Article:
Document Type

Theses, Ph.D

Rights

This item is available under a Creative Commons License for non-commercial use only

Disciplines

Energy and fuels

Publication Details

Sucessfully submitted for the award of Doctor of Philosophy (Ph.D) to the Dublin Institute of Technology, 2010.

Abstract

In outdoor deployed photovoltaics (PV), standard test conditions (STC) of 25 °C PV temperature, 1000 Wm-2 solar radiation intensity and 1.5 air-mass rarely prevail. PV temperature can rise 40-100 °C above STC inducing a power drop in crystalline silicon PV with a coefficient of -0.4 to -0.65 %/K above STC. Increased operating temperature also results in accelerated PV degradation due to cell delamination allowing moisture ingress. vConventional building integrated photovoltaics (BIPV) cooling techniques using passive
or active heat removal by air or water flow are limited by (i) very low heat transfer or (ii) large capital as well as maintenance costs respectively. A PV cooling technique employing phase change materials (PCM) exploits latent heat absorption during solidliquid phase change in a very narrow range of PCM transition temperature was investigated. The current research aims to investigate suitable PCM materials through experimental characterization in terms of melting point, heat of fusion, thermal conductivity, density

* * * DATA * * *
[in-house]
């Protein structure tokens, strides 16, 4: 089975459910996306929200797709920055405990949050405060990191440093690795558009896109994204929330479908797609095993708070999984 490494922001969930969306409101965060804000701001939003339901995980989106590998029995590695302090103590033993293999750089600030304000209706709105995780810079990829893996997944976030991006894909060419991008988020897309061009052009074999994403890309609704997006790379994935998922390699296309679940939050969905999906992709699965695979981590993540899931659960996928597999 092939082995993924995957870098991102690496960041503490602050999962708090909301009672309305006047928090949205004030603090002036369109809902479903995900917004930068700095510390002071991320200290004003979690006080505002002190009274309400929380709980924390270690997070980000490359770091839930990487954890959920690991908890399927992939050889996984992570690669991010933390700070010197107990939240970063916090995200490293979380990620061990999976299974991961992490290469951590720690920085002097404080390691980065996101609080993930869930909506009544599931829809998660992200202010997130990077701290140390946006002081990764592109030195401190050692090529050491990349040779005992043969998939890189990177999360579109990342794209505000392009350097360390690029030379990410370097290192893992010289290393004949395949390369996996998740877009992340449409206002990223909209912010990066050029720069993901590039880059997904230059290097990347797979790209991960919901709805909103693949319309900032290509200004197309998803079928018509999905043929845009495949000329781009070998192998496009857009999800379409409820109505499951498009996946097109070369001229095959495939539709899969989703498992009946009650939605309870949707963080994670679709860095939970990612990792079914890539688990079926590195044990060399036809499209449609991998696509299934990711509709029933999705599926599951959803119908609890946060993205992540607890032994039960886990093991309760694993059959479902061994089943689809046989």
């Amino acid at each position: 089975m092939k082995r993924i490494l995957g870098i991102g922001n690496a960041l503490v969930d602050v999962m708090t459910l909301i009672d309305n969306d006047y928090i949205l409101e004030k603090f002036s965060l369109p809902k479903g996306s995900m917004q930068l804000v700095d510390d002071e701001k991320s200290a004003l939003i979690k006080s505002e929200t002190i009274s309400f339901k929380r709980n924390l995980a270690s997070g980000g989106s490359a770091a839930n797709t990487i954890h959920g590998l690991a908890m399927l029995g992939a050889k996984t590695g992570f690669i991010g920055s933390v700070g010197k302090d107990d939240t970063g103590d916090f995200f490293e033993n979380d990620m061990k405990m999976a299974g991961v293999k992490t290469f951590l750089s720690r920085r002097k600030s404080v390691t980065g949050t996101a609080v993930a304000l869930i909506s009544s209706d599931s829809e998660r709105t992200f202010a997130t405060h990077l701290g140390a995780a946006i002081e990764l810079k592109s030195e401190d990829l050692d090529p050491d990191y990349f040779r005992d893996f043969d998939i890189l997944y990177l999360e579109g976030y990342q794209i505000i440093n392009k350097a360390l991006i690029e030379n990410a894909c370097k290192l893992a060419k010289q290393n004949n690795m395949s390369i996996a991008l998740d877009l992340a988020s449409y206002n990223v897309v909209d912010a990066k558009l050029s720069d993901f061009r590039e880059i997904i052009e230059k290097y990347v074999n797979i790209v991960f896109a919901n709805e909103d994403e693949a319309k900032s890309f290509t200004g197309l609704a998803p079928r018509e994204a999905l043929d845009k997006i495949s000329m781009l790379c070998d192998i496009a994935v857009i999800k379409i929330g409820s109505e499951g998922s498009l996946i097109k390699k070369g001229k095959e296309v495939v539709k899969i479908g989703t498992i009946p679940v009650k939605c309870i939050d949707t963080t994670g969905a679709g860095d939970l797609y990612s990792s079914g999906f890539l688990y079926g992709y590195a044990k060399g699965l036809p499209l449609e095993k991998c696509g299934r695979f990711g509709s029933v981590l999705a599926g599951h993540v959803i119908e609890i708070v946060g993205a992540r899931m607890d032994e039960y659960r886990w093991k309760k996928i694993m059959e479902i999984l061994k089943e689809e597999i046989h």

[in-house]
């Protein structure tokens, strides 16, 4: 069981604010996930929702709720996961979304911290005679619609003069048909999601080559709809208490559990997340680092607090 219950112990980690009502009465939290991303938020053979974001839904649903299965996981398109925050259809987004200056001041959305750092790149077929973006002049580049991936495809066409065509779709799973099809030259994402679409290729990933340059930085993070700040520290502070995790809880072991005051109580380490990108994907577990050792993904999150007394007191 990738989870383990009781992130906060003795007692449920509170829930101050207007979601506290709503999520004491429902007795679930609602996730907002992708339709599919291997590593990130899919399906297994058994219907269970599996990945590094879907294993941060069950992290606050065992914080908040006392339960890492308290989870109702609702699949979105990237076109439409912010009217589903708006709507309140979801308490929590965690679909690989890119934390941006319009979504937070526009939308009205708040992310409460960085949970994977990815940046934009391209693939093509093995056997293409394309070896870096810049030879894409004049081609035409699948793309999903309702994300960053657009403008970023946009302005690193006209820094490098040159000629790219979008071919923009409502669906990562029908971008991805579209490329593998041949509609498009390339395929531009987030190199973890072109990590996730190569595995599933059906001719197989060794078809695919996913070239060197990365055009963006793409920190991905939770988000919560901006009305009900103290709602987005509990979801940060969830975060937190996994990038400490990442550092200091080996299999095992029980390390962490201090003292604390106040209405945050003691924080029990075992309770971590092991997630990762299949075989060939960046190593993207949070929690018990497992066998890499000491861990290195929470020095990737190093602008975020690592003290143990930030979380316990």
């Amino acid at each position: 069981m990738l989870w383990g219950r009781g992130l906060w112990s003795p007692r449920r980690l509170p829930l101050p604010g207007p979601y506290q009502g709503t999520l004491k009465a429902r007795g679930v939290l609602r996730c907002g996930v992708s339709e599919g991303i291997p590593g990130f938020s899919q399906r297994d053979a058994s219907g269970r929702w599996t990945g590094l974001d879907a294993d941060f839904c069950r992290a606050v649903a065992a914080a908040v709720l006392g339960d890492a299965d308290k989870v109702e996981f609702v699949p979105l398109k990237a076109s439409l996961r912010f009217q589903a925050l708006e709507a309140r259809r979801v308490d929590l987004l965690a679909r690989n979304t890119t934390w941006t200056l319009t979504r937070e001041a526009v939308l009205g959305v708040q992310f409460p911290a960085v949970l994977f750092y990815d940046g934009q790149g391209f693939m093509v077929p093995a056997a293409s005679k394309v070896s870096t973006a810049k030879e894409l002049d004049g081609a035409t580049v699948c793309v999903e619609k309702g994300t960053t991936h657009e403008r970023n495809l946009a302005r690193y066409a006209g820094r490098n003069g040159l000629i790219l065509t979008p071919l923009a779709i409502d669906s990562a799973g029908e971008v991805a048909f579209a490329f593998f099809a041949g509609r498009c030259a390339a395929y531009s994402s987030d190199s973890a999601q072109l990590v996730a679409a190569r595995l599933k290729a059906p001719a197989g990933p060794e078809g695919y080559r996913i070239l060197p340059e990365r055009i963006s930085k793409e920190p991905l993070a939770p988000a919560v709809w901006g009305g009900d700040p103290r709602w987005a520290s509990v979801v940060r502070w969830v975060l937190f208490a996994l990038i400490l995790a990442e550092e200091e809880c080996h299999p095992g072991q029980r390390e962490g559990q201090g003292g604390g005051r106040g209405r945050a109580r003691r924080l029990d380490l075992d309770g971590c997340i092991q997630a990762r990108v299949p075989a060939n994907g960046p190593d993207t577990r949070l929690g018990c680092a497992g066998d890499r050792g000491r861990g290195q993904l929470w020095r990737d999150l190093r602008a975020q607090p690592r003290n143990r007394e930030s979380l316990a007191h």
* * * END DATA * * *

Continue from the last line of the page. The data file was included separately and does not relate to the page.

and specific heat capacity to determine the suitability of different PCMs for PV cooling in different climatic conditions indoors and outdoors employed at small scale cell size PV systems as well as larger PV panel size system through extensive experimental work supported by the reasonable numerical modeling to determine the associated power improvement of PV through cooling produced by PCM.Indoor experiments were conducted at small scale cell size PV at 500 Wm-2, 750 Wm-2 and 1000 Wm-2 insolation representative PV operating condition that would require PV cooling in most cases. The effect of (i) thermal mass of PCM (ii) melting point of PCM and (iii) thermal conductivities of PCM and PV-PCM system on temperature regulation
performance of PCM was observed. Two out of five PCM, a salt hydrate (CaCl2.6H2O) and a eutectic mixture of capric -palmitic acid (CP), , an aluminium alloy based PVPCM systems were found optimum for PV temperature regulation at most of the solar radiation intensities. To extend experiments on PV panel size systems, A larger scale PVPCM system with dimensions 700 cm x 600 cm with metallic fins was fabricated. PCM
CaCl2.6H2O and CP found optimum through cell size experiments were characterized at 500 Wm-2, 750 Wm-2 and 1000 Wm-2 insolation contained in the large scale PV-PCM system. The experiments on large scale PV-PCM systems showed promise for PV cooling provided by PCM and associated power gain. PV-PCM systems were then characterized outdoors in Dublin, Ireland (53.33 N, 6.25 W) and Vehari, Pakistan (30.03 N, 72.25 E) to observe their performance in real time outdoor condition in different climates. Higher PV cooling and associated power savings were observed in climate of Vehari than that of Dublin. Out of the two PCMs, CaCl2.6H2O achieved higher PV
cooling and power saving than CP. In the best case, peak PV cooling of 21.5 °C with associated measured peak power saving of 13 % and predicted peak power saving of 14 % were recorded in Vehari on 30-10-2009. The results show that PCM are an effective way to cool PV and maintain higher power outputs in higher insolation climates.